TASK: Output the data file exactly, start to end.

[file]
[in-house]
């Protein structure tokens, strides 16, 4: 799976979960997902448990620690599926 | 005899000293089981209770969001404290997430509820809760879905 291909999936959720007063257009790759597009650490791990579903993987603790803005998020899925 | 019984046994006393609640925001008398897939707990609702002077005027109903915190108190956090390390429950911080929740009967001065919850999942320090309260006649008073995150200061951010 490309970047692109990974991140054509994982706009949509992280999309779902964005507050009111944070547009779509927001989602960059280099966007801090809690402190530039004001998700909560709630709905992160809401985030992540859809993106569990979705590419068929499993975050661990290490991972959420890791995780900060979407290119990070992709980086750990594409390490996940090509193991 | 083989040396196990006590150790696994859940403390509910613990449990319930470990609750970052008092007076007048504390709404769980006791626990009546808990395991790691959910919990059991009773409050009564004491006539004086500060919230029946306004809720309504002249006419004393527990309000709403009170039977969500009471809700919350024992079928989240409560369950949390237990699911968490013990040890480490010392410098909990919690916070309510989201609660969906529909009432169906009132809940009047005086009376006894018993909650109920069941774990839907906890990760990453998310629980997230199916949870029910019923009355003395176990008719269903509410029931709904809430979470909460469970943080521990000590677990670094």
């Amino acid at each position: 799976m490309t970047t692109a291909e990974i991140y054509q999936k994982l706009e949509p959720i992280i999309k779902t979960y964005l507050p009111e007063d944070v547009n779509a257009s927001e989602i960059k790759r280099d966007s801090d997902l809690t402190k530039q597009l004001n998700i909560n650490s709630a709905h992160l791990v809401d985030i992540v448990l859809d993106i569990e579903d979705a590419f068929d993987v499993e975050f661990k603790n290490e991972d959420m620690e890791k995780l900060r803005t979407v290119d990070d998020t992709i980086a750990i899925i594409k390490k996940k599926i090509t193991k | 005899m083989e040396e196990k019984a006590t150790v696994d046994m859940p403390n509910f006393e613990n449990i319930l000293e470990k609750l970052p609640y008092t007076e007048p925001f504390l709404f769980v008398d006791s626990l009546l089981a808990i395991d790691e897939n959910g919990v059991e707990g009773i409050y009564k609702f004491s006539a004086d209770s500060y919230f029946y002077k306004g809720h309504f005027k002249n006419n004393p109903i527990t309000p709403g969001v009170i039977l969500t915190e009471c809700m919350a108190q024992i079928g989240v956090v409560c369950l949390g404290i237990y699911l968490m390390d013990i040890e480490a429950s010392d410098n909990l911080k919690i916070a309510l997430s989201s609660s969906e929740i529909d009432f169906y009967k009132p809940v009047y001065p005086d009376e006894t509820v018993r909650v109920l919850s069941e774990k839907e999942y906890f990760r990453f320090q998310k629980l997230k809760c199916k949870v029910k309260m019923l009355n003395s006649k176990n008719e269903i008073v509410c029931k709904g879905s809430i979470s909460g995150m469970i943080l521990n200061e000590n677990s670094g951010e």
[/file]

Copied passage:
[in-house]
């Protein structure tokens, strides 16, 4: 799976979960997902448990620690599926 | 005899000293089981209770969001404290997430509820809760879905 291909999936959720007063257009790759597009650490791990579903993987603790803005998020899925 | 019984046994006393609640925001008398897939707990609702002077005027109903915190108190956090390390429950911080929740009967001065919850999942320090309260006649008073995150200061951010 490309970047692109990974991140054509994982706009949509992280999309779902964005507050009111944070547009779509927001989602960059280099966007801090809690402190530039004001998700909560709630709905992160809401985030992540859809993106569990979705590419068929499993975050661990290490991972959420890791995780900060979407290119990070992709980086750990594409390490996940090509193991 | 083989040396196990006590150790696994859940403390509910613990449990319930470990609750970052008092007076007048504390709404769980006791626990009546808990395991790691959910919990059991009773409050009564004491006539004086500060919230029946306004809720309504002249006419004393527990309000709403009170039977969500009471809700919350024992079928989240409560369950949390237990699911968490013990040890480490010392410098909990919690916070309510989201609660969906529909009432169906009132809940009047005086009376006894018993909650109920069941774990839907906890990760990453998310629980997230199916949870029910019923009355003395176990008719269903509410029931709904809430979470909460469970943080521990000590677990670094």
């Amino acid at each position: 799976m490309t970047t692109a291909e990974i991140y054509q999936k994982l706009e949509p959720i992280i999309k779902t979960y964005l507050p009111e007063d944070v547009n779509a257009s927001e989602i960059k790759r280099d966007s801090d997902l809690t402190k530039q597009l004001n998700i909560n650490s709630a709905h992160l791990v809401d985030i992540v448990l859809d993106i569990e579903d979705a590419f068929d993987v499993e975050f661990k603790n290490e991972d959420m620690e890791k995780l900060r803005t979407v290119d990070d998020t992709i980086a750990i899925i594409k390490k996940k599926i090509t193991k | 005899m083989e040396e196990k019984a006590t150790v696994d046994m859940p403390n509910f006393e613990n449990i319930l000293e470990k609750l970052p609640y008092t007076e007048p925001f504390l709404f769980v008398d006791s626990l009546l089981a808990i395991d790691e897939n959910g919990v059991e707990g009773i409050y009564k609702f004491s006539a004086d209770s500060y919230f029946y002077k306004g809720h309504f005027k002249n006419n004393p109903i527990t309000p709403g969001v009170i039977l969500t915190e009471c809700m919350a108190q024992i079928g989240v956090v409560c369950l949390g404290i237990y699911l968490m390390d013990i040890e480490a429950s010392d410098n909990l911080k919690i916070a309510l997430s989201s609660s969906e929740i529909d009432f169906y009967k009132p809940v009047y001065p005086d009376e006894t509820v018993r909650v109920l919850s069941e774990k839907e999942y906890f990760r990453f320090q998310k629980l997230k809760c199916k949870v029910k309260m019923l009355n003395s006649k176990n008719e269903i008073v509410c029931k709904g879905s809430i979470s909460g995150m469970i943080l521990n200061e000590n677990s670094g951010e």